Embedded analytics vs business intelligence. The term “embedded analytics” is often used interchangeably with “business intelligence”–but are they really the same thing? Both take data and turn it into insights, so what’s the difference?
Business intelligence (BI) refers to the systems, processes, and other resources that pull data from a variety of sources and organize and analyze it to fuel business decisions. Much like business intelligence, embedded analytics relies on data from many systems and sources. The difference is in the collection process.
Embedded analytics sources data from integrations within existing systems and platforms. It’s the combination of the dashboards, reports, and metrics your business needs to make data-driven decisions–already embedded inside business applications and software.
But if data already exists in our application, then how is embedded analytics different?
While it’s true that the data lives inside the application, without embedded analytics, the data isn’t organized or displayed in an intuitive, actionable way. When software vendors build a product, they tend to focus most of their resources on achieving the end-goal of the product and reaching go-to-market quickly and as inexpensively as possible. As a result, reporting and dashboards are often omitted or added as an afterthought after the product launches.
Here’s the problem. Once consumers start using the application, they realize the potential for all of the data hiding inside it and desperately want access to it. That’s where embedded analytics comes into play.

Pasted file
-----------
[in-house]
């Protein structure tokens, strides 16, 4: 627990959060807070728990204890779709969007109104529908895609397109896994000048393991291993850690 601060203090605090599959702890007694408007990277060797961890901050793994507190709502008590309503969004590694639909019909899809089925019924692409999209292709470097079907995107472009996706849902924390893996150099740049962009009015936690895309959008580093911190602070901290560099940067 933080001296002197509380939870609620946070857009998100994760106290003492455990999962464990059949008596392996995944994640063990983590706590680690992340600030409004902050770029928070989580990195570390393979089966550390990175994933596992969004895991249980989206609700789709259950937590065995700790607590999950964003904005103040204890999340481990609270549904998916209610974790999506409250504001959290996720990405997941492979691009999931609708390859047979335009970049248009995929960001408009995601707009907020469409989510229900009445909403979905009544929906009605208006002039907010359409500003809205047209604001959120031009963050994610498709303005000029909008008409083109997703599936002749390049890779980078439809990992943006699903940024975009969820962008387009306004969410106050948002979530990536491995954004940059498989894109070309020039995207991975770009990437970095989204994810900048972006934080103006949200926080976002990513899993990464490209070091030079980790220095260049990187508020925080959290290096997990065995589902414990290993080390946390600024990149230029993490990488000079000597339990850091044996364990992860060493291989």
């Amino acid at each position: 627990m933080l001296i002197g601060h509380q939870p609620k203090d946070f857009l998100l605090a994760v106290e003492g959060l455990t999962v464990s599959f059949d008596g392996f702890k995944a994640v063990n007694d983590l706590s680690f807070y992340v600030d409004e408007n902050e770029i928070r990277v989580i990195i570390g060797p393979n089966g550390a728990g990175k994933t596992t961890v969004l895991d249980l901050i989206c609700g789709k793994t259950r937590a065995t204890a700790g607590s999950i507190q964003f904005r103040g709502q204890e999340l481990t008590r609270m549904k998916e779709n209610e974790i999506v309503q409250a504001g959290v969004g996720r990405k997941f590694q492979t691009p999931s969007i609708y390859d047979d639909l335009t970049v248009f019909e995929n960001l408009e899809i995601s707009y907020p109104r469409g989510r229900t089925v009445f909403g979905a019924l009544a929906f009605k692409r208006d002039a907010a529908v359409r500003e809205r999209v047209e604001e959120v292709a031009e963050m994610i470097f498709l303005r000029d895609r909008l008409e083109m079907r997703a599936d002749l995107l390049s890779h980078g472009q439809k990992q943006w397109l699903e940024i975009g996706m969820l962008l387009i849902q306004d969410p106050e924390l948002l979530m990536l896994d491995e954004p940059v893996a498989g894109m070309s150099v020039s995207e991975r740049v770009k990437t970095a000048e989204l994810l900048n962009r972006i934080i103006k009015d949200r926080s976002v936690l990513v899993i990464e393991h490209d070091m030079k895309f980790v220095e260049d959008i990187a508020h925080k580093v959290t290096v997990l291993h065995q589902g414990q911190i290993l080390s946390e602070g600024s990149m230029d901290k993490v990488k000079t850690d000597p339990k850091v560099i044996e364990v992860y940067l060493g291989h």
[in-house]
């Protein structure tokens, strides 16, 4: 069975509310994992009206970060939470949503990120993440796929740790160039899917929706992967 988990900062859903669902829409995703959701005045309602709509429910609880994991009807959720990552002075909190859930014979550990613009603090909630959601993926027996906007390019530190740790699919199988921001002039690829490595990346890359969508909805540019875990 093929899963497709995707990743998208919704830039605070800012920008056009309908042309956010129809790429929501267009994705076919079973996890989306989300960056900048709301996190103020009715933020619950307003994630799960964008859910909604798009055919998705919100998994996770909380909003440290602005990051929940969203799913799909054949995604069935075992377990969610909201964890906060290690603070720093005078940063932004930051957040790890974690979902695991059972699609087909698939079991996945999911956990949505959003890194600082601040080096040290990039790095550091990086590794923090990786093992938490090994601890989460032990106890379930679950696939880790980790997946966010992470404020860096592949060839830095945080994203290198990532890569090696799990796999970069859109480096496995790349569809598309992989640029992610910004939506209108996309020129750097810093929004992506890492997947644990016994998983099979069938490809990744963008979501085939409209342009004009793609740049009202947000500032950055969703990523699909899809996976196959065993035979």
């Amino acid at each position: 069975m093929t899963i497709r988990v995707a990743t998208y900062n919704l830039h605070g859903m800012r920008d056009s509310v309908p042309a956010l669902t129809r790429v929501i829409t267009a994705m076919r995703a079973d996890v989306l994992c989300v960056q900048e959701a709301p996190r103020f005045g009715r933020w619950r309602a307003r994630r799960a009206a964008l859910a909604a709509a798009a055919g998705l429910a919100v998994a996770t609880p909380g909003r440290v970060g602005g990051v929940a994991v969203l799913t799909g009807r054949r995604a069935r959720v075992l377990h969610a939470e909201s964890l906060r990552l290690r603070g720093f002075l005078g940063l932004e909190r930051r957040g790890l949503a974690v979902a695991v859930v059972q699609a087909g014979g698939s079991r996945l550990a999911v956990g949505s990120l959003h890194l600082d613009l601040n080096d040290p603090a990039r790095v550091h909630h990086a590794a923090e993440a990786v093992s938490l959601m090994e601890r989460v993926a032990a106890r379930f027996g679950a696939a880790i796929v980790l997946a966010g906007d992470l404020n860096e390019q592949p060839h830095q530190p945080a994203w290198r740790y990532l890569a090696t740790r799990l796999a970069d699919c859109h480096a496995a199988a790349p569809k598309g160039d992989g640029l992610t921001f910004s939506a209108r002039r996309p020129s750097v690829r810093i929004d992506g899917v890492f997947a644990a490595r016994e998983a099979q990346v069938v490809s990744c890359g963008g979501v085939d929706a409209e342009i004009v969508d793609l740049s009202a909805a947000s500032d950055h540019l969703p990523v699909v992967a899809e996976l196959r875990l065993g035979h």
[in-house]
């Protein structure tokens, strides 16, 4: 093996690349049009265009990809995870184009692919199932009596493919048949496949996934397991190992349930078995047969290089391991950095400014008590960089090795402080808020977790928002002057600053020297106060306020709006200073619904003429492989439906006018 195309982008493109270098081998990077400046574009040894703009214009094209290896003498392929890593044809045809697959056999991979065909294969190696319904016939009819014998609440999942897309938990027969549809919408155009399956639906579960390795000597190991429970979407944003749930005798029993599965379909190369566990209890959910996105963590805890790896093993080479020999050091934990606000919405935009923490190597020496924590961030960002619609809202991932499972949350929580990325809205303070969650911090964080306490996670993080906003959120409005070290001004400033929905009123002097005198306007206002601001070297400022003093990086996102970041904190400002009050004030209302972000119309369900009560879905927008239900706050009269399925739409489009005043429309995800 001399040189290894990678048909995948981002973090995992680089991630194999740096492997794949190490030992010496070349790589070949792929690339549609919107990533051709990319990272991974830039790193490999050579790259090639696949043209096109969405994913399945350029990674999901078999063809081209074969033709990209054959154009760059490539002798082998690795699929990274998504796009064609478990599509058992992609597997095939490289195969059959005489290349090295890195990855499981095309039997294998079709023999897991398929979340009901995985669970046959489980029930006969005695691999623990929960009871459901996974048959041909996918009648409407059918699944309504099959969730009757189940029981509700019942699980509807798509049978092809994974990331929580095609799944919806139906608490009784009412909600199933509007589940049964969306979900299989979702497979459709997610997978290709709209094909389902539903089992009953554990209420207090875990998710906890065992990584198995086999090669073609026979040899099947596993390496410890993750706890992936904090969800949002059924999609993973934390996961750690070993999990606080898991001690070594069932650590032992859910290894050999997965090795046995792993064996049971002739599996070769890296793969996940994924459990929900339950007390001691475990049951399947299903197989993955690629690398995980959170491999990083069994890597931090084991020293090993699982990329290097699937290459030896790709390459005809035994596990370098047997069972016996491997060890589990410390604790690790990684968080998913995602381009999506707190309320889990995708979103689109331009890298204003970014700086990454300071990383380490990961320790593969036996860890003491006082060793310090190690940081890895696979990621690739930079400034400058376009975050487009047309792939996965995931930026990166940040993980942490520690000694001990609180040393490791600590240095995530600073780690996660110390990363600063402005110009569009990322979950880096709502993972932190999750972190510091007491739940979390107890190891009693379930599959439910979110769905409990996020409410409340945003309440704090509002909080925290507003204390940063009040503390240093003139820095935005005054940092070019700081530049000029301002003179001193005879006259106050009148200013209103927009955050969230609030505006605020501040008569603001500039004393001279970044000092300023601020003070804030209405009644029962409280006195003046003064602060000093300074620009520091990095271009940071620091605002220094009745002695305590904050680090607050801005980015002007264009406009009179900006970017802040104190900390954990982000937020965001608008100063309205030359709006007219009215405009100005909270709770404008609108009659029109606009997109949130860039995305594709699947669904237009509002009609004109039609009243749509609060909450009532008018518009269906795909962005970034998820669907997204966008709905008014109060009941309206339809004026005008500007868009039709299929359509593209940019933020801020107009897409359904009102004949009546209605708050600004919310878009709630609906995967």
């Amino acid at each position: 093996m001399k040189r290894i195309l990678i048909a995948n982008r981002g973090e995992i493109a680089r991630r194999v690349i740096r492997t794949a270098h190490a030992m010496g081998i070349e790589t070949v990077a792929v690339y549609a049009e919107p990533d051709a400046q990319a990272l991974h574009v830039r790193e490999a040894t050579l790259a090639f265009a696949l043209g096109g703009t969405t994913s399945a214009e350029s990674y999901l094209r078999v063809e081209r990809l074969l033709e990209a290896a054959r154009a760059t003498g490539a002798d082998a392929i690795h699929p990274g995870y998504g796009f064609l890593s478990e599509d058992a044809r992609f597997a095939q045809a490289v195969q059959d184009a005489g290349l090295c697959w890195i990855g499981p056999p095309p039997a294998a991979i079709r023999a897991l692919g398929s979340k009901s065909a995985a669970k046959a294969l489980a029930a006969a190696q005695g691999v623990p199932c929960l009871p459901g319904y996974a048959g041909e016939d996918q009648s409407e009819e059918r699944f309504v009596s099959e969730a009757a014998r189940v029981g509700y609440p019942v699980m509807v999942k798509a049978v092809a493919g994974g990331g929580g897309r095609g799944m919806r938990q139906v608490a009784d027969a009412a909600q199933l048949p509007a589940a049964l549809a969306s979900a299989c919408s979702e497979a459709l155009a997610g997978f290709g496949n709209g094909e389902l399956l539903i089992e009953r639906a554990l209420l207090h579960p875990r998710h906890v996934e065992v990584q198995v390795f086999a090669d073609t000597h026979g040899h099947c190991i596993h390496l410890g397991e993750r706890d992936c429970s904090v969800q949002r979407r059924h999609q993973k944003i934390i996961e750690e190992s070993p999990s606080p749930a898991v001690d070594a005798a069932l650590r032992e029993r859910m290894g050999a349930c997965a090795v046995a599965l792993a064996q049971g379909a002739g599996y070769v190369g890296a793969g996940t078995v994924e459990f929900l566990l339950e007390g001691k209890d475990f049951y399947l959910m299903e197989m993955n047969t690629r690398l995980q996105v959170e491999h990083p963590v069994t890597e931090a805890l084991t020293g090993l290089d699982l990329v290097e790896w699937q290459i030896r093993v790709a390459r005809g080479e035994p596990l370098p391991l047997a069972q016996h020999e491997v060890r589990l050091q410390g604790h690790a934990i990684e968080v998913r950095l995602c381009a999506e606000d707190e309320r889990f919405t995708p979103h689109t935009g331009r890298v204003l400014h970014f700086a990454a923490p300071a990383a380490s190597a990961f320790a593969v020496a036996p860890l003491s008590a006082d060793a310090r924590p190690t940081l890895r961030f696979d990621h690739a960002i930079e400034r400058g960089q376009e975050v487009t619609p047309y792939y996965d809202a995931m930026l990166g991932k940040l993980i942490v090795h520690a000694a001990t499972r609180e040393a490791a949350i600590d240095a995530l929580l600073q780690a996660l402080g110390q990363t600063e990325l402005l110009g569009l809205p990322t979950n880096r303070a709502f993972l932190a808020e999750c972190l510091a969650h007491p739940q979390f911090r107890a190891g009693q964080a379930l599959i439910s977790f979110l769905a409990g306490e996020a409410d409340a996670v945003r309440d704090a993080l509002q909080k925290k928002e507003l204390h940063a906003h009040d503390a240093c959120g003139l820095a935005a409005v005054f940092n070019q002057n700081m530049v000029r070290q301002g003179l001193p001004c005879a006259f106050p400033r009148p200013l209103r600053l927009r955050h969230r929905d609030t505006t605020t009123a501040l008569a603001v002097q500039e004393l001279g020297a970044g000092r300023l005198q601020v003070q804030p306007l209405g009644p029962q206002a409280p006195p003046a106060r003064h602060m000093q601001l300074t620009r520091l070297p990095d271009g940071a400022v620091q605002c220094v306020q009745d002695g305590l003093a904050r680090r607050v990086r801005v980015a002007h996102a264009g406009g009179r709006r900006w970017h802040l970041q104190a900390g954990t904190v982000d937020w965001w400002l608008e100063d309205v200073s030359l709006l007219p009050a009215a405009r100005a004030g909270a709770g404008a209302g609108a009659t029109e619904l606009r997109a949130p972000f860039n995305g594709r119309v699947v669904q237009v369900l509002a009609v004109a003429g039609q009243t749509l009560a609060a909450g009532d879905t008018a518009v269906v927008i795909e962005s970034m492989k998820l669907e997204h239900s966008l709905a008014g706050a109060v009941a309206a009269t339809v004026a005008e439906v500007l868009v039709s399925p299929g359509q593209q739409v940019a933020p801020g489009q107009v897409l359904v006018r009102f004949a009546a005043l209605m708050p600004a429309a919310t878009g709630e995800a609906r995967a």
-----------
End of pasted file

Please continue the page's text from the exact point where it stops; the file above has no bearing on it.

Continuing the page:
Software vendors may choose to partner with an embedded analytics provider instead of building their own solution for a variety of reasons. For example, if business intelligence isn’t at the core of their product, it saves them from redirecting valuable development resources to hire a BI partner to manage embedded analytics. Buying an embedded solution versus building one in-house accelerates speed-to-market, and with a product that is ultimately more powerful than it would have been before.
Embedded analytics isn’t just for software vendors, though. The benefits and use cases expand beyond the world of software development to power business processes and teams of all kinds.
One of the biggest benefits of embedded analytics is the ability to nest reports and data inside the applications that teams use the most. Whether an internal portal, a customer service platform or a help desk system, embedded analytics mines the kind of day-to-day user data that drives operational efficiency.
If you manage a team, you may need to share performance data with other groups or your executive team. With embedded analytics, other teams can “guest view” reports without the need to purchase additional user profiles.
Another common use for embedded analytics is to share data with external audiences like customers, partners or website visitors. The ability to share live data not only builds trust with your audience but also allows your organization to shine a credible spotlight on your success.
In addition to creating a better user experience, embedded analytics drives end-user adoption by encouraging users to harvest data from the applications they use every day. When data becomes an automatic, integrated part of a user’s workflow, they will be more likely to turn to information instead of instinct as a driver for business decisions.
Embedded analytics also reduces friction for users by eliminating the need to log into a separate platform to access data. When the information they need is already nestled in the applications they use on a daily basis, teams become more self-sufficient and empowered and less reliant on IT.
As Internet of Things (IoT) and big data projects become more prominent, businesses will benefit from using an embedded analytics solution to intelligently manipulate massive amounts of data into a simple, digestible format.